Seems the hostel has a bar. Mmm hmM! Pour down a trippel at last call. Met a couple French florists-to-be who were interning for three weeks in town. They hoped that I spoke French. Let the beer talk . . . Yes, hostel life is quite a meeting chance. Jerry from Mexico and Bak from Japan made us the last five in the bar. By 1:30, the barkeep wanted us out. The locker area was locked (from 1:00 - 7:00) so I went to my room. I woke my rooming partner- he was Spanish was all the conversation we had. Stripped down to the least I could wear with a stranger in the room due to the Andalusian climate he had set. His alarm beeped at 7:00, I opted to skip breakfast and sweat thru a few more hours of recovery. I got out around 10:30. Checked locales of Irish pubs that were recommended. Off to find what I can find . . .

I spent my second mid-day pretty much just wandering. A chocolate-filled square croissant. Kriek lambic in a can. Time had come to feed and beer inside. Found a low-key joint hyping their lasagna maison. On the tube, Justine Henin-Hardenne won her match in two. Kicked back with some ales and had the local version of lasagna- it had noodles but I have no clue what kind of cheese and no marinara-type sauce. Delish! Caught the Metro to the general locale of a couple Irish pubs. I was ISO venues that have house sound. Found The Old Oak met that criterium. The pub's a regular spot for a musical acquaintance of mine- Daithi Rua, whom I met in Oslo a couple years ago. I chatted with the man in charge and he gave me Daithi's phone #- cool! Dropped off a CD and had an Irish ale (sorta sacreligious for a beer lover in Belgium?). With the afternoon still fresh, I metroed back to the old town and visited Celtica. Again, they had house sound. I gave a CD to the barkeep and she put it in the player. A dude down the bar heard the word "bile" and termed a poet. Chris the Irishman told me that I made his several days with the tunes. Very flattering. He bought me a beer and wondered when I'd be gigging at Celtica. We'll see . . .

Chatted with Daithi but he was in Ghent for the evening- maybe an airport rendezvous the following day. Back on the prowl for local beer . . . I found more chocolate. Revisited the cat-inhabited pub for more chocolate and beer. Back to La Porte Noire for some new brews. Terry, the boss, was in the house. He learned who I was and offered me a gig. Sure! KG drinks thru Brussels pt. 2 happens at the end of May! Details to follow, since many brain cells were pre-occupied at the time. Stumbled out and tried another scenic route for the lateral stroll back up the hill to the hostel. Tho it was just past 23:00, I found no open shops for some food. Even the kebap house I visited the night before was garage door down. Fortunately, I had three chocolates that I had saved. Mmm hmM! To the hostel bar and slowly enjoyed another trippel. The bar was much quieter on Wed nite. Mexican Jerry was the only person I'd previously encountered. At close, I met Andre, Kiwi, who would take about eight straight tight ping pong games from me. Yes, well, I was certainly handicapped. The brandy and cola that an Indian dude shared didn't help much. Seems he's got a wife and kid in India and is working on two more families in old communist states. Wants to spread his lineage- spreading something . . . It came time to lie down but my room card wouldn't allow access into my room, so I made a pause-out place out of a bench of metal chairs. Hat over the face and all the ales made a comfy bedding. I conscious-ized with the bustle of 7:00- what, people are here for business and conferences?- and took advantage of the included "continental" breakfast. Good hot chocolate! After retrieving my goods from the accessible locker room, it was off to Waterloo.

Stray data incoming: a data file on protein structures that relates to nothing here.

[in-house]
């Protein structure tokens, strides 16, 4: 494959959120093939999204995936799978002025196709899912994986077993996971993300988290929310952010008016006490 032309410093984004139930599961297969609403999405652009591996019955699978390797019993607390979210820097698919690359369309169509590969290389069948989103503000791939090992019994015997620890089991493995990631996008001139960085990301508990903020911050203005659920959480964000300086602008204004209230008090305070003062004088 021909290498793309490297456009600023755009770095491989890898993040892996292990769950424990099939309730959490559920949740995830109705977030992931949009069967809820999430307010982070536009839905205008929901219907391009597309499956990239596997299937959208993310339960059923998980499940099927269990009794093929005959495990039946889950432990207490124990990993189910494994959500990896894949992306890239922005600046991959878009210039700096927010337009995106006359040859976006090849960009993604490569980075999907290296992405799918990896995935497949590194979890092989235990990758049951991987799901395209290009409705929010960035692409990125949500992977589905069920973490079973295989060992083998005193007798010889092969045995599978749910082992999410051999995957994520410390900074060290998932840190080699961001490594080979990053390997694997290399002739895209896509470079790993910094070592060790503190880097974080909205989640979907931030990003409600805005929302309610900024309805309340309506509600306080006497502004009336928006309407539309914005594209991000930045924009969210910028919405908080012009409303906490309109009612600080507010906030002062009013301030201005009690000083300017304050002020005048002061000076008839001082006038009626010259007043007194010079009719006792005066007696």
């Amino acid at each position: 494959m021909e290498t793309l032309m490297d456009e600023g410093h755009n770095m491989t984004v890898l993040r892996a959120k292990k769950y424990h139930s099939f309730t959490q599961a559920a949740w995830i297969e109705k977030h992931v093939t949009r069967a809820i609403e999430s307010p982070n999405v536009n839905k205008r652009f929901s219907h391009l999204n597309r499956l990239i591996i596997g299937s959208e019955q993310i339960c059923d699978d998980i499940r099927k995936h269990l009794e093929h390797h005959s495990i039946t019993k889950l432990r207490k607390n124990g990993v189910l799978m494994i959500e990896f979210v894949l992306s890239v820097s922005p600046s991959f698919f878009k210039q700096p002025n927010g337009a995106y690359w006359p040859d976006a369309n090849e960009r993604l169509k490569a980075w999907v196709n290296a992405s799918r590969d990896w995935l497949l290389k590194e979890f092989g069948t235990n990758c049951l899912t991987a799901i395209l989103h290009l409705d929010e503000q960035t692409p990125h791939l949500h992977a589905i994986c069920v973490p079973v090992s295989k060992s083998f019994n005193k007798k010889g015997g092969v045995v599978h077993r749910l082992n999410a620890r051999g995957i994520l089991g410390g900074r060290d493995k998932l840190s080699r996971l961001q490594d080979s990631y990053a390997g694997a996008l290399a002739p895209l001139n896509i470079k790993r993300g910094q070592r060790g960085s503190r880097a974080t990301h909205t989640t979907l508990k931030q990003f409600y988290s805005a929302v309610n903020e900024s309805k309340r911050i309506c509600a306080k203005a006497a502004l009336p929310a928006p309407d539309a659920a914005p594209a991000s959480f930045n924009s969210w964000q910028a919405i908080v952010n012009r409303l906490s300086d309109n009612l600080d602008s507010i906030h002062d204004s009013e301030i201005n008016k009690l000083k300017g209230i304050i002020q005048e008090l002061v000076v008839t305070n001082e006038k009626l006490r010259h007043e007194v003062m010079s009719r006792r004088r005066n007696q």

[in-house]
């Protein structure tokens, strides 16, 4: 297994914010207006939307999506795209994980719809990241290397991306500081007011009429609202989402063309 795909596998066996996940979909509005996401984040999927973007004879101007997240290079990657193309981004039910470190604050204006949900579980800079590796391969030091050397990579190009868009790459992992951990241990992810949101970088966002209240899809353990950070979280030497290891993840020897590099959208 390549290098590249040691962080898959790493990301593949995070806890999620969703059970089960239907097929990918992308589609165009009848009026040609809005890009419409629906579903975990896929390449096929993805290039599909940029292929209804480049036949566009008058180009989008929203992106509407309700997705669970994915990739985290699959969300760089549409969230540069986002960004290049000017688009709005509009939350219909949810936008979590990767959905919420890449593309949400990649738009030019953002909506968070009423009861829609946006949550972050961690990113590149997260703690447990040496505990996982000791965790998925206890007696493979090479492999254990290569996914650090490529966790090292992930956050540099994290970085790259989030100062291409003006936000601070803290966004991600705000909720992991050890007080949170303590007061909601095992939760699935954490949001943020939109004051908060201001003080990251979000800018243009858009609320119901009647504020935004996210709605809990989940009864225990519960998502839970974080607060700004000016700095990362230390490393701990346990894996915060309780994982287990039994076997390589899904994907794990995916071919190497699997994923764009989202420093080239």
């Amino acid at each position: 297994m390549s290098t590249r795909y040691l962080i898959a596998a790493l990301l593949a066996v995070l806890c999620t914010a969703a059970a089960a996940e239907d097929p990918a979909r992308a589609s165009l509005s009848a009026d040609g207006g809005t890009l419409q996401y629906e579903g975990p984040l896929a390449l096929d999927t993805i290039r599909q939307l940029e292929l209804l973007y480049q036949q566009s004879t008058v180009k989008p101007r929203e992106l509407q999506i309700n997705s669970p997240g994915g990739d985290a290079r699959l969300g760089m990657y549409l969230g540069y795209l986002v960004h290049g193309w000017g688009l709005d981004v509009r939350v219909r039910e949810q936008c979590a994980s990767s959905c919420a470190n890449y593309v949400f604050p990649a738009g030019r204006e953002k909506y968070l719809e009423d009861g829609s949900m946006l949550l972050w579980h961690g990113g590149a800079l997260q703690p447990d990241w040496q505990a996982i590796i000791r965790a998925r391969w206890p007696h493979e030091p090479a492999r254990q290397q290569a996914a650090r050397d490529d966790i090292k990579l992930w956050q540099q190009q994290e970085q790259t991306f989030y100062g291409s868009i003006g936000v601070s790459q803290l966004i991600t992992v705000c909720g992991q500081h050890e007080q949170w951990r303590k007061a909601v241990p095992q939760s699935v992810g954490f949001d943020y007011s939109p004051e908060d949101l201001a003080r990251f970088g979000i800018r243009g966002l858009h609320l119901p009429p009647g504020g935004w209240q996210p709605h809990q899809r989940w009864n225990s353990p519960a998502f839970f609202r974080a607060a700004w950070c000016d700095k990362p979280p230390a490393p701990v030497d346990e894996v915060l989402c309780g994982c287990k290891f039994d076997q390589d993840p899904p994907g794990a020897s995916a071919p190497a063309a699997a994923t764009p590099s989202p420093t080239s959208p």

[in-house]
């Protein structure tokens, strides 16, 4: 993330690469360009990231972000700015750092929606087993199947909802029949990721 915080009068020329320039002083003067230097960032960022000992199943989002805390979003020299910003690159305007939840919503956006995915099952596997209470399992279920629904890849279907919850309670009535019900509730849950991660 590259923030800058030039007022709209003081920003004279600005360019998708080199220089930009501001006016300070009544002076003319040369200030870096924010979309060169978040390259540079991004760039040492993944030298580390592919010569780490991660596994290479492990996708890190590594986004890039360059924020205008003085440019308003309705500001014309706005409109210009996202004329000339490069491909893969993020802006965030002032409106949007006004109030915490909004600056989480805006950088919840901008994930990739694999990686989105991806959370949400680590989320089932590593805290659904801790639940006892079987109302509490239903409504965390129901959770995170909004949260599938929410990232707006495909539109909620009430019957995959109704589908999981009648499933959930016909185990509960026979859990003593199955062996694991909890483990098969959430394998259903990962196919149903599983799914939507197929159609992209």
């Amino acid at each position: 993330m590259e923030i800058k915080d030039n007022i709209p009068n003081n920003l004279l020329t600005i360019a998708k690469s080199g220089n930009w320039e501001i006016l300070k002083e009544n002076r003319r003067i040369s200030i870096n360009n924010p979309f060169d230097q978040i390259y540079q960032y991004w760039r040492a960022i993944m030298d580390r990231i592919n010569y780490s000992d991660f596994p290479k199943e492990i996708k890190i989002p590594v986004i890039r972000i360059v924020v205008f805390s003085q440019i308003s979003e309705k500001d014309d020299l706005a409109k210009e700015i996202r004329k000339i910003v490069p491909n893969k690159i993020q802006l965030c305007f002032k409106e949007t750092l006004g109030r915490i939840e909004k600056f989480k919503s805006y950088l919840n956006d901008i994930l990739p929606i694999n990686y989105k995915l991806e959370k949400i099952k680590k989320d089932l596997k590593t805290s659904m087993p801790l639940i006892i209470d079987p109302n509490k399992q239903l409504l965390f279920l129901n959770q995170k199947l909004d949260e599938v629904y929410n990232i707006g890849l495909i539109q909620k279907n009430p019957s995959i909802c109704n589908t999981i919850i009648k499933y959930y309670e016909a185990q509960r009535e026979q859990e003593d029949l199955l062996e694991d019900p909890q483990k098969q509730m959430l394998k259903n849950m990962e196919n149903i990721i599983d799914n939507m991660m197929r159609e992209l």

My afternoon flight allowed little dawdling (times may not be exact)- a 20' train ride; a 10' walk; an hour + in the Wellington House; 20' wait at the bus stop; 10' bus ride; 10' walk; 10' in the Panorama painting; 30' film and model viewing; 3' climb up the 200-some steps to Le Lion monument; 10' breezy vistaing; 2' descent to ground level; 10' walk; 15' wait at bus stop; 5' bus ride; 10' wait for train (including a salade americain baguette- not exactly sure of the salad's ingredients, but tasty); 20' train ride; to Gare Midi with three hours til flight departure. So, of course, I've gotta wander. First, I called Daithi and there would be no rendezvous this time. Too bad. Next, more chocolates (train station prices!). Then, a wander around the seedy part of town. Found internet access and learned that the TERPS! lost to the Dookies. Sad. Spent more time roaming than planned and hurried back to La Gare to catch the next train to the airport (no bag to check meant speedy processing and still had time to wait). I showed my passport to get my e-ticket, but never had to show it to get thru security or on the plane. Intriguing . . . Back to the familiar Kbh.